A good way to screw up a bankruptcy case, part 2

It probably goes without saying that debtors should take care to file their bankruptcy under their own names and social security numbers — you wouldn’t want an accidental (or purposeful) mistake in this regard!

Since 2002, the first order of business at every debtor’s creditors meeting is to check the debtor’s photo ID and social security card.

Why anyone would come up with a scam involving filing a bankruptcy case under someone else’s name is beyond me, but I am probably not a “scam-oriented” as I should be.

Anyway, in Washington, DC this week, allegations of this kind of behaviour are being levied against a federal judge from New Orleans, Gabriel Thomas Porteous. Judge Porteous is having an impeachment trial in a Senate hearing room. It is the first impeachment trial since the Clinton spectacle in the late 1990’s, and the first of a sitting federal judge since the late 1980’s.

Judge Porteous, said to have ongoing battles with alcohol and gambling, faces four articles of impeachment, that include charges that Porteous lied on his 2001 bankruptcy petition and to FBI agents who were conducting background checks after he was nominated to the US Court of Appeals for the Fifth Circuit.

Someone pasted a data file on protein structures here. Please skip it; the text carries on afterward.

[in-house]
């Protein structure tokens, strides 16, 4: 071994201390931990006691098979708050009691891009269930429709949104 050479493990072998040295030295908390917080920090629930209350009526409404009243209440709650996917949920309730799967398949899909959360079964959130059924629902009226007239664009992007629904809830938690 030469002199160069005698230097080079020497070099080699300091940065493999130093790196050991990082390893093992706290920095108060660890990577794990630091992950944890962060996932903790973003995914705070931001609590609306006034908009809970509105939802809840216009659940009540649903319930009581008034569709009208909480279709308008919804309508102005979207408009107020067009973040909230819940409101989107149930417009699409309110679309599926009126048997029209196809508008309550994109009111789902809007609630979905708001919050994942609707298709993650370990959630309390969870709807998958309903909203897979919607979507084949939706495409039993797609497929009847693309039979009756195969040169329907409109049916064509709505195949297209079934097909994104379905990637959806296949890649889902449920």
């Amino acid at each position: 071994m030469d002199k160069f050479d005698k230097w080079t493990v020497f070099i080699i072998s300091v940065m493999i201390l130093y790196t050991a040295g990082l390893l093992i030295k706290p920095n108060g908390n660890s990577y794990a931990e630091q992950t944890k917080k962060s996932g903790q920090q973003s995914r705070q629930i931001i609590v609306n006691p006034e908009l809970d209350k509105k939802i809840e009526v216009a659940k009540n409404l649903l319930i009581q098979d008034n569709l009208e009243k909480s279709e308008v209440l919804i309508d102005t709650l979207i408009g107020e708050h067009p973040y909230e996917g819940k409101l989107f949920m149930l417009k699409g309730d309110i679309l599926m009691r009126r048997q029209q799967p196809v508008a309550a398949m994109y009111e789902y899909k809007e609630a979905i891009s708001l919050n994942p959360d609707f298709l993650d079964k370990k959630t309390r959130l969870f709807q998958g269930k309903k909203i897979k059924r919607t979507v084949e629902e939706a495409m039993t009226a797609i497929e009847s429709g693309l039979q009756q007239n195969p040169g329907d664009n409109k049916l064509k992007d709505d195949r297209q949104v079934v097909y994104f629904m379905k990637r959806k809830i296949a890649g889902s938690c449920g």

The judge’s secretary also paid the judge’s gambling markers at casinos, she testified, after he and his wife filed for bankruptcy in 2001, initially under false names. Prosecutors charge Porteous accumulated thousands of additional gambling debt after the filing and never disclosed it to the bankruptcy court.

The other charges agaisnt the judge involve taking money from bail-bondsmen in exchange for favorable results in court decisions.

Obviously, if you file a bankruptcy case, you don’t want it to end up like this!

With more than 15 years of bankruptcy experience in the Lawrence area, I do my best to keep my clients away from messes like this, so they can start rebuilding their lives quickly!

 

By Doug Beaton

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